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There’s been a lot of strange economic news lately.  All of it, sadly, was true.  Here are a few stories that I would prefer to see.


Plume of Icelandic Króna disrupts European air travel


A thin plume of Icelandic Króna (ISK) reaching up to 30,000 feet into the air has disrupted air travel throughout Europe.  The thin paper, though nearly without value, is traveling in a plume large enough to purchase the entire stock of Heineken and other essentials to transatlantic flights, leaving passengers in what pilots refer to as a “dangerous mood.”  This has grounded air travel to and from the continent.


The cloud itself is apparently the result of an entire nation’s banking system vaporizing spontaneously in what Icelandic Finance Minister Erik Offabitchson calls “The end of my career, you can be sure of that.”


This banking catastrophe started when the Althing, Europe’s oldest parliament, realized that their ancient adages had all been given the force of law by the Saga Act of 1956.  This inadvertently codified the saying, “Never lend money to a relative because you know what bums they are.”  When it was discovered that the entire nation is, in fact, related to each other, there wasn’t much point in having banks any longer.  They apparently erupted simultaneously across the entire island in a plume of paper.


European officials are working to restock airlines with sufficient alcoholic beverages to make air travel possible again, but expect all aircraft to remain grounded until they can find enough strange-sized cans and fill them all.

Dow Jones Industrials lose 75 points for no reason


Stocks today fell for exactly the same reason that they rose the previous day.  The Dow Jones Industrial average (NYSE:DJIA) lost 75 points as investors probably just set the missing points some place that they don’t usually set them when they were in a big hurry to get lunch.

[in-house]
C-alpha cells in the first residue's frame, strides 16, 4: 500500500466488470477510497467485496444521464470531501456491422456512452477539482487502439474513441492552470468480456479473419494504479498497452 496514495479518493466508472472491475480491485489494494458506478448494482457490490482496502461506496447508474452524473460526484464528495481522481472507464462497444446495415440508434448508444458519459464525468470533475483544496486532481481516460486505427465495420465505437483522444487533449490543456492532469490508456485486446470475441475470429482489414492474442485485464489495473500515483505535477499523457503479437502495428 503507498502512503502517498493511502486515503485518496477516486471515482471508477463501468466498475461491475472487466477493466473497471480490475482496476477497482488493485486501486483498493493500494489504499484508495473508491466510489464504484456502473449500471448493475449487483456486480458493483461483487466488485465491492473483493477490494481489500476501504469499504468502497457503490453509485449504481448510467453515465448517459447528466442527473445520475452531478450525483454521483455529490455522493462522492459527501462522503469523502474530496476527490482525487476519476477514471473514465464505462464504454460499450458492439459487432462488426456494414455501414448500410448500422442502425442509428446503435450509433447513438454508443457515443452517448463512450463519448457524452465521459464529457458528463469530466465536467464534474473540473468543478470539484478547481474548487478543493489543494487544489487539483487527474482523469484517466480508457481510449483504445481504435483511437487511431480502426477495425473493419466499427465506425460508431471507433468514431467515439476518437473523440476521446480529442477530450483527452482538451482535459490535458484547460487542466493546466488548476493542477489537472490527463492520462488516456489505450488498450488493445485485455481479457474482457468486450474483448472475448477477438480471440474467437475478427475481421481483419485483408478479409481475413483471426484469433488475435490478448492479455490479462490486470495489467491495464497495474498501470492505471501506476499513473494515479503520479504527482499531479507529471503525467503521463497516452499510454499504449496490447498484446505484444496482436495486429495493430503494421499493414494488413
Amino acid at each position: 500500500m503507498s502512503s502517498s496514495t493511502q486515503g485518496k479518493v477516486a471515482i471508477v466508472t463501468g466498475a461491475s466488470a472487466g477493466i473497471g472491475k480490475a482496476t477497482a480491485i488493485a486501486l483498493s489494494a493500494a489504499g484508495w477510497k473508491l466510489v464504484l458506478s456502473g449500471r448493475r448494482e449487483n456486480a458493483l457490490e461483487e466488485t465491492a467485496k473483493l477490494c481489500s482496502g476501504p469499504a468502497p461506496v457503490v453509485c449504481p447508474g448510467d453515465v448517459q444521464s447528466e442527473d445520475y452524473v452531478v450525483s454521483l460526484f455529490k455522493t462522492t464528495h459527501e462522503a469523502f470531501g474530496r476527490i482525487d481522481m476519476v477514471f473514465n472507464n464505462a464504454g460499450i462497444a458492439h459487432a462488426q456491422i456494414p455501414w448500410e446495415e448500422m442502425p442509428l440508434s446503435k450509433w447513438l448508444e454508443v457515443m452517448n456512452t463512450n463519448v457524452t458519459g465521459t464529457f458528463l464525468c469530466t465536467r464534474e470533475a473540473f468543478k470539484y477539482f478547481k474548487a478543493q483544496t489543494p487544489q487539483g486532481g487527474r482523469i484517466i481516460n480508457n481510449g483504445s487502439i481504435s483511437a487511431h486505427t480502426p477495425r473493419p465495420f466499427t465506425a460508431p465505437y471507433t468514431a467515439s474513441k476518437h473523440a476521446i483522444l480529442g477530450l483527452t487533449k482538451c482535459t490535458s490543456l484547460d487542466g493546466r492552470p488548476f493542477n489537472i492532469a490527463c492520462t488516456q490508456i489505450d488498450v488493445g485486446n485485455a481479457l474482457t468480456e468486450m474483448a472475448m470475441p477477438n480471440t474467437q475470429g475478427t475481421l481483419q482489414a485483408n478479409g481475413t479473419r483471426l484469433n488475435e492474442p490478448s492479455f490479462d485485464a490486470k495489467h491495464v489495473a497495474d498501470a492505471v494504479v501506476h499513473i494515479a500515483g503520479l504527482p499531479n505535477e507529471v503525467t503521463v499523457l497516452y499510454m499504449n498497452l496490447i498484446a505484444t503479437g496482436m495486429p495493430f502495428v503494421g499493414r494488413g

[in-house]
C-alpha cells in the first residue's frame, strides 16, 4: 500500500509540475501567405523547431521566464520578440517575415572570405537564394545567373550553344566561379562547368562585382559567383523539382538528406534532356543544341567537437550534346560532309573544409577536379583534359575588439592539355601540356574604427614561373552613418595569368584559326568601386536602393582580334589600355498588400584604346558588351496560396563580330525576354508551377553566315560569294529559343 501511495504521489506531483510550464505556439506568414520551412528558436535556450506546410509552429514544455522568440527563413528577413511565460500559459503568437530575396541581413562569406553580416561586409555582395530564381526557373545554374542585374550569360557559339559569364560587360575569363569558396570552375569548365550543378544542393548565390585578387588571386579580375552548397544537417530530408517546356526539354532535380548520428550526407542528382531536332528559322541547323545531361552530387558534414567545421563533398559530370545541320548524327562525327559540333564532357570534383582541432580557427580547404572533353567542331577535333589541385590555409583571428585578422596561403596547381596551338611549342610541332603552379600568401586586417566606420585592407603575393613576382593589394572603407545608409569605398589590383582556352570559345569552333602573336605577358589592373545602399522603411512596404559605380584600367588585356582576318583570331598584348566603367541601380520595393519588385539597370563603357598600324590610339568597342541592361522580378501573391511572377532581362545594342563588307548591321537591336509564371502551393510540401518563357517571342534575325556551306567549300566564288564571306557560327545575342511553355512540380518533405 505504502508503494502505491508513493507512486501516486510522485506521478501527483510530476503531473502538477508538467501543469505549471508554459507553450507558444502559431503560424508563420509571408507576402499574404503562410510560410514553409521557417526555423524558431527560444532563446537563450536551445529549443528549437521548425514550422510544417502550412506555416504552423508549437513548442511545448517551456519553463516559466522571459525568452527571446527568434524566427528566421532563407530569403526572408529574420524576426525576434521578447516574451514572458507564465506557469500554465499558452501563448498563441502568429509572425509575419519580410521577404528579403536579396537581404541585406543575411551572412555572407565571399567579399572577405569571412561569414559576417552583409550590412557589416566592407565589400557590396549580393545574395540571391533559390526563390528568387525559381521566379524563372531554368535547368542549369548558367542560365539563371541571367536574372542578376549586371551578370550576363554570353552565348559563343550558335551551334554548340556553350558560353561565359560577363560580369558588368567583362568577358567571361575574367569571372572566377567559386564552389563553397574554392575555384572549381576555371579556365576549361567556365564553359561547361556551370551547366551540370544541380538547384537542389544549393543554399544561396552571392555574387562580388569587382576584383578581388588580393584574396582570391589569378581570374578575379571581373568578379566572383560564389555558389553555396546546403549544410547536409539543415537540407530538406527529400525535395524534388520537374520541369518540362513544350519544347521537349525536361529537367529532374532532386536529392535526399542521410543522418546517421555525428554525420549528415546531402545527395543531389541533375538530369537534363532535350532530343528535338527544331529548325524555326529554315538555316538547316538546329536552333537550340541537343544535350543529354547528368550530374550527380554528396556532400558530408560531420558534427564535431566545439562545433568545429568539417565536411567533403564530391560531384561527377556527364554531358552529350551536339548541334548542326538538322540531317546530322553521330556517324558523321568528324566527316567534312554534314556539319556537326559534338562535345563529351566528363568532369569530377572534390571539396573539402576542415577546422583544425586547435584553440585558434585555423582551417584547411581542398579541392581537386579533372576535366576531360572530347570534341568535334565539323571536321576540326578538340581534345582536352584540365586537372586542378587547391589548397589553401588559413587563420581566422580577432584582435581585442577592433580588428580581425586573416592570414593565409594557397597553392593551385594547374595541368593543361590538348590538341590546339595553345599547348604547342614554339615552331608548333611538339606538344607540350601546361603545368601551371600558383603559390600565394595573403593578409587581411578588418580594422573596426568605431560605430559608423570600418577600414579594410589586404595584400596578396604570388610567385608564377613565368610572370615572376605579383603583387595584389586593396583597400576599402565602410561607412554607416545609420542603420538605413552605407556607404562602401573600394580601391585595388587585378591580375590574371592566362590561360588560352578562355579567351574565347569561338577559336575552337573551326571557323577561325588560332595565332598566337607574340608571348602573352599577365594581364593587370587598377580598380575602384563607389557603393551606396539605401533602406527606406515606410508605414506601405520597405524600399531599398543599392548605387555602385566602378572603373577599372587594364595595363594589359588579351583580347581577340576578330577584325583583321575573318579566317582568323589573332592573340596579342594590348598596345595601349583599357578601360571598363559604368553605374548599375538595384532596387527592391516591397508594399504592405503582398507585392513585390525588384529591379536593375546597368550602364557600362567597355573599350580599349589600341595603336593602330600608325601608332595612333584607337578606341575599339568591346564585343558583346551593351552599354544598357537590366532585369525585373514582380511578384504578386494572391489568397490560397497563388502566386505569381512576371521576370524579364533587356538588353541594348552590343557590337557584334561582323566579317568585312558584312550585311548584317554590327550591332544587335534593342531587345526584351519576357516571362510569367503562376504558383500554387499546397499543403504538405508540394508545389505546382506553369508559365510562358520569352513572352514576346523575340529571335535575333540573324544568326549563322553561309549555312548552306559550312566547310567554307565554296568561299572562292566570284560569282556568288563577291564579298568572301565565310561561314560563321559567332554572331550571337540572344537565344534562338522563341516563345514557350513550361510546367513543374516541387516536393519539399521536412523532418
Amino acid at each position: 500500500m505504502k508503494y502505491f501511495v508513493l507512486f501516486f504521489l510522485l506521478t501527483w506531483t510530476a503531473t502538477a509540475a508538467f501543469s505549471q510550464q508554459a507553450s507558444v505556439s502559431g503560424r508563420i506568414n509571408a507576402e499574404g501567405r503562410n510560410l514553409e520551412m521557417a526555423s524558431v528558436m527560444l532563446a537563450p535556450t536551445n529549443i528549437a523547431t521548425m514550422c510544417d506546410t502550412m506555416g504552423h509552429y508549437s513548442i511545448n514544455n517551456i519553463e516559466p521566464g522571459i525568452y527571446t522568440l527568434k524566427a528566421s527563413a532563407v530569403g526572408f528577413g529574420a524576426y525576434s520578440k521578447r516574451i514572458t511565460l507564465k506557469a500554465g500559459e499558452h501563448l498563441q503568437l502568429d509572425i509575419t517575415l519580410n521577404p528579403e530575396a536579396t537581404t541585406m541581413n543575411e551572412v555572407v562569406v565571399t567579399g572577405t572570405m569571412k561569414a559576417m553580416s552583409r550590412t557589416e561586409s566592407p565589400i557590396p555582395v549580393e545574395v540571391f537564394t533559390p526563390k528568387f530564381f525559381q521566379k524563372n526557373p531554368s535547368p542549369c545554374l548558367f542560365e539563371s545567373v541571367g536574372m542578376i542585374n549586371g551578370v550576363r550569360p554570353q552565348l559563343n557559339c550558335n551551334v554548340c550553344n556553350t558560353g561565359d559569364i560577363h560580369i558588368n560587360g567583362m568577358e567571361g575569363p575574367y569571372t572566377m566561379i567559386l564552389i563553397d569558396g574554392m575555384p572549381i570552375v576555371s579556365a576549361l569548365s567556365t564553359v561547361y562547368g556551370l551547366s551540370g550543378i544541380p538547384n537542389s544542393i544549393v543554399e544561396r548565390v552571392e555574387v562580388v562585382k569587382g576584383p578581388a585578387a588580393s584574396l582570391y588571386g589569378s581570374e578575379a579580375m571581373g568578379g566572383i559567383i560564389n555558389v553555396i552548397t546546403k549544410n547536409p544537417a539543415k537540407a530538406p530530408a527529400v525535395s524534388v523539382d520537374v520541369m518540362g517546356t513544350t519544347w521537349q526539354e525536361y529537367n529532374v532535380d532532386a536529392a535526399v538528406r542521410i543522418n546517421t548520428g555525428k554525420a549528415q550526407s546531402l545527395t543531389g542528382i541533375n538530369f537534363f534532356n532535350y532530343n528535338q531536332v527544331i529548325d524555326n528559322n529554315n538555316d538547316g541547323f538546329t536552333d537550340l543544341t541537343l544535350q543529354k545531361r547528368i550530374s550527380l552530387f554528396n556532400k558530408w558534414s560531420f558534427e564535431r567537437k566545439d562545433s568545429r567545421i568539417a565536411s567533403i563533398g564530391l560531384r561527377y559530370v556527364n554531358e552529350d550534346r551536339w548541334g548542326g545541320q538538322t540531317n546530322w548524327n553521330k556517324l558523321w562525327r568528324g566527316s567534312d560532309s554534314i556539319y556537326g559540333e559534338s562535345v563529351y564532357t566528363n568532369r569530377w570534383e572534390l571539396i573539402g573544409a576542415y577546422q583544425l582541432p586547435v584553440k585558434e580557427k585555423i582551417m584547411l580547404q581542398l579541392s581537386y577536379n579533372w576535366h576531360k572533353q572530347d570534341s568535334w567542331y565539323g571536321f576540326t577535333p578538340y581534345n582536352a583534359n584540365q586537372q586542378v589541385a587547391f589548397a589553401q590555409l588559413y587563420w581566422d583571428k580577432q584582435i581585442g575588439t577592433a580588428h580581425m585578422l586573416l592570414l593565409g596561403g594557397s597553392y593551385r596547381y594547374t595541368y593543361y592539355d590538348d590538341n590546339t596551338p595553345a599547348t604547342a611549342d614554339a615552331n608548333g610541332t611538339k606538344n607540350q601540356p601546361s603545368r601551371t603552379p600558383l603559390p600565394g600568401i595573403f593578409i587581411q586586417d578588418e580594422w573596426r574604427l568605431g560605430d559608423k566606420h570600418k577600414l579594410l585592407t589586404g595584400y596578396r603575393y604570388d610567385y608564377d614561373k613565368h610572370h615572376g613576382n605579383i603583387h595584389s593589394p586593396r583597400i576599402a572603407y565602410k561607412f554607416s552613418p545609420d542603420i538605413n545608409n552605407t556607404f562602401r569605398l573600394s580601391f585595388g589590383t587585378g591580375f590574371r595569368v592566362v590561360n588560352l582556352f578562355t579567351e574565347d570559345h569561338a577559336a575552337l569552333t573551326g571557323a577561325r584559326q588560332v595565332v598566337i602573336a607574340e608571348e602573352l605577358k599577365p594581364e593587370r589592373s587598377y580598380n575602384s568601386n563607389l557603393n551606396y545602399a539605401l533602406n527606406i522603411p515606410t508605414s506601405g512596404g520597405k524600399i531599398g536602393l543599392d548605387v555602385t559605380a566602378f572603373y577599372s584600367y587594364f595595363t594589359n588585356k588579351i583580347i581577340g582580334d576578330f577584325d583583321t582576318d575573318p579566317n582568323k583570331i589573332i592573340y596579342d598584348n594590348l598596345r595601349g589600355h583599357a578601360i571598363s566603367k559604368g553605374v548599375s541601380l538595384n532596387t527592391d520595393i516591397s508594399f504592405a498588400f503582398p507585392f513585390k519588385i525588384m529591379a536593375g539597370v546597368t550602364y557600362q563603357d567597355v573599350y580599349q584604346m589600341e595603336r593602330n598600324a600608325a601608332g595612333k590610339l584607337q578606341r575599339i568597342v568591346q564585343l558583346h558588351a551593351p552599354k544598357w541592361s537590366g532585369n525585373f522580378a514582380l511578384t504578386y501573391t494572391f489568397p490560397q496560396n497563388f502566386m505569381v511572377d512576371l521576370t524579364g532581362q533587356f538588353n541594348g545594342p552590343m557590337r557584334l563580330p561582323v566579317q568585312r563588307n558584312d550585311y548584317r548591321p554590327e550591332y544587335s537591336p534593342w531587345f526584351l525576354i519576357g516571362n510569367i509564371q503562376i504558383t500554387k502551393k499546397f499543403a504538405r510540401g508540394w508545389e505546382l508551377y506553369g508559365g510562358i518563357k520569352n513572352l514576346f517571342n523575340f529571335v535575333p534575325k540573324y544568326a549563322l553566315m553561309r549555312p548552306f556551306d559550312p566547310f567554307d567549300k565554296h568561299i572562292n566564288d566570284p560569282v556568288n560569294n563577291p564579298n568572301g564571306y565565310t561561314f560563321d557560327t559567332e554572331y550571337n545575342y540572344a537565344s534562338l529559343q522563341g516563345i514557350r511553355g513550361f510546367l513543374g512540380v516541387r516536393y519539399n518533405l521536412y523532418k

One broker, citing anonymity, was sanguine about the loss of a few points.  “It’s hard to believe you could lose track of something pointy like that.  I doubt I just left it in my other pocket, like my wife says.”


Action taken by brokers to retrace their steps in an attempt to find them has so far remained pointless.


Investment firm charged with securities violation


Major Wall Street investment house Gold in Sacks (NYSE:GFY) was charged in Federal Court today with violating an obscure law known as the “Duh Act.”  This 18th Century statute, which has rarely enforced, requires the seller of securities to actually understand what the Hell they are selling before they can call it an ‘investment’.


“We have substantial evidence that agents working for this investor had no idea what they were selling most of the time,” announced SEC agent Uri Lee Didithistime, “In some cases, they appear to have pulled random documents out of their neighbors’ recycling bins in a desperate attempt to feed the mania of the early 2000s”.


Investigators cited as evidence e-mails such as this one sent by broker Fabrice Toure which read, “The fabulous Fab standing in the middle of all these complex, highly leveraged, exotic trades he created without necessarily understanding all of the implications of those monstrosities!!!”


The SEC also said that they are looking into additional charges based on being total jerks, but that this appears to not be illegal.


Race to invest in China bids up Dao


Stock in the Dao De Ching (HS:DDC) rose today as investors started buying just about anything that appeared remotely related to China.  The ancient tome, dating to about 500 BCE was seen as a “safe” investment in an increasingly turbulent economic climate caused by people not paying attention to anything at all.  A brief sell-off was sparked at the mid-day when a rumor spread that the work actually had nothing to do with Dow Jones and Company, publisher of “The Wall Street Journal,” but shares held firm through the rest of the day.


When asked if they actually read any of it or heeded its advice, brokers were less than concerned.  “It’s like the Wall Street Journal or something, right?  No one reads the editorials in that, either.”